COLUMBUS , Ohio - Scientists have identified the process that causes blood vessels to constrict during and after a heart attack. They've also demonstrated that delivering a vital molecule that is depleted during this process directly to those blood vessels can reverse damage and help restore blood flow.
The Ohio State University medical researchers say these findings have the potential to improve outcomes for patients with acute coronary episodes related to ischemia, and to ameliorate the restriction of blood supply to the heart.
The study is published online this week in the journal Proceedings of the National Academy of Sciences.
"This is a useful therapeutic approach and should be easy to translate," said Jay L. Zweier, director of the Davis Heart and Lung Research Institute at Ohio State University Medical Center and senior author of the study. "This should enable improved treatment of patients with unstable coronary syndromes and heart attacks, allowing enhanced restoration of blood flow and preservation of heart muscle at risk."
Scientists have known that following a heart attack blood vessels around the heart do not properly dilate and may constrict because of problems in the cells that line the vessel walls. But until now, they did not precisely understand why. Zweier and colleagues set out to determine the cascade of events that leads to the loss of vessel vasodilatory function and, in the process, identified a potential solution that would dilate and reopen vessels, improving blood flow.
In examining isolated hearts, the research team observed that in hearts subjected to a lack of blood flow, or the ischemia that occurs during a heart attack, the ability of the vessels to remain dilated is impaired because production of the nitric oxide molecule that dilates the vessel stops. This stoppage can be traced to depletion during ischemia of a molecule that is a critical cofactor required to activate the enzyme nitric oxide synthase (NOS), which produces the potent vasodilator nitric oxide. This critical cofactor is a molecule called tetrahydrobiopterin, or BH4.
In fact, the loss of BH4 during ischemia not only prevents production of nitric oxide and the dilation it causes, but actually causes the enzyme NOS to completely reverse course and instead produce an oxidant called superoxide that leads to constriction of the vessels.
Zweier noted that the longer that blood flow is stopped during a cardiac event, the more severe the loss of BH4 - meaning the chances of restoring blood flow are increasingly reduced. The study showed a marked loss of BH4 after 30 minutes without blood flow, and more than 90 percent depletion after 45 minutes.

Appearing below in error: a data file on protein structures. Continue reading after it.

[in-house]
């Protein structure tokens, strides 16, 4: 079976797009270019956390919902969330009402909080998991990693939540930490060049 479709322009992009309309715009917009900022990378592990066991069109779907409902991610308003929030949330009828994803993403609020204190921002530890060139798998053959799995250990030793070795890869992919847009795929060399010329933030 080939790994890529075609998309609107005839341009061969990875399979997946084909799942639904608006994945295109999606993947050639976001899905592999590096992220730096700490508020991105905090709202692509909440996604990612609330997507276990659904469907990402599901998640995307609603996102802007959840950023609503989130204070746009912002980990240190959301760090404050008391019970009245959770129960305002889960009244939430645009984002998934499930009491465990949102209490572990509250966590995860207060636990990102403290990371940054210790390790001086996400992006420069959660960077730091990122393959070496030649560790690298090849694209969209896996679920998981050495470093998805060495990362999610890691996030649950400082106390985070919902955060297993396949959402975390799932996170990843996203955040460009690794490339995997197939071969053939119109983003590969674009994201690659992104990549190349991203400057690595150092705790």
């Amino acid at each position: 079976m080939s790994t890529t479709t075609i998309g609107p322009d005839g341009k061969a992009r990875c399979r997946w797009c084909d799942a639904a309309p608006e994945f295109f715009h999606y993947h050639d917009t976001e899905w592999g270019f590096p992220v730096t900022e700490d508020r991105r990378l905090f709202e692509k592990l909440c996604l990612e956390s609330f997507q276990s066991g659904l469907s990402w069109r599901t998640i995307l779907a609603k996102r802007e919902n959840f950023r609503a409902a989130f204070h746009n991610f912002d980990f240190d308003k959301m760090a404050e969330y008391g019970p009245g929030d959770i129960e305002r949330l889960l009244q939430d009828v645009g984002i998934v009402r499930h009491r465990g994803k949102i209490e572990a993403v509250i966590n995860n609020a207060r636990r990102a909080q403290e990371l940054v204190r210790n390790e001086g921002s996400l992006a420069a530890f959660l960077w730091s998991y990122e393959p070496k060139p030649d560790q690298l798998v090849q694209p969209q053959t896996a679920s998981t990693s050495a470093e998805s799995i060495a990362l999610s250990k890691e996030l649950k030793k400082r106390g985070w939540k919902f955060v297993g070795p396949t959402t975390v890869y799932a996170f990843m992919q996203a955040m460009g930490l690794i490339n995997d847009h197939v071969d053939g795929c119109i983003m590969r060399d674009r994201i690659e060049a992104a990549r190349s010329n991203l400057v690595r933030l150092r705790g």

"What wasn't known before was that as the time of ischemia progresses, the function of the enzyme is impaired and subsequent coronary flow is reduced. There is loss of enzyme function plus the switch from dilation to constriction," said Zweier, also a professor of internal medicine. "Following a heart attack, vessels tend to constrict and mircovascular occlusion occurs, but what you need is a patent circulation with dilated vessels for restoration of coronary flow, or the muscle will die."
Because depletion of BH4 during ischemia is irreversible, the heart and coronary vessels cannot generate their own repair - which has important consequences for efforts to restore blood flow. So the scientists also developed a way to package the molecule and deliver it directly to the vessels. They discovered that the treatment was effective in partially restoring the process that opens and dilates the vessels with improved coronary flow.
Zweier said that because this approach controls blood vessel function at the cellular level, BH4 infusion could be used not just for acute heart attack treatment, but also to help prevent new blockages of coronary arteries after procedures such as angioplasty or bypass surgery.
He said the depletion of BH4 likely results from the burst of free radicals associated with both ischemia and the shock of the reintroduction of flow. This work is part of Ohio State medical scientists' ongoing search for ways to control the reintroduction of oxygen and other nutrients to the heart following a heart attack or other conditions with compromised coronary flow in a way that will prevent any further damage to the cardiac muscle. The key is striking a delicate balance between reducing the burst of free radicals that accompanies the reintroduced blood, which can damage tissue, and the need for enough free radicals to generate a stress response that will improve heart function and healing.
This research was supported by the National Institutes of Health.
Additional Ohio State study coauthors are Cristian Dumitrescu, Yong Xia, Arturo Cardounel and Lawrence Druhan, all of the Davis Heart and Lung Research Institute.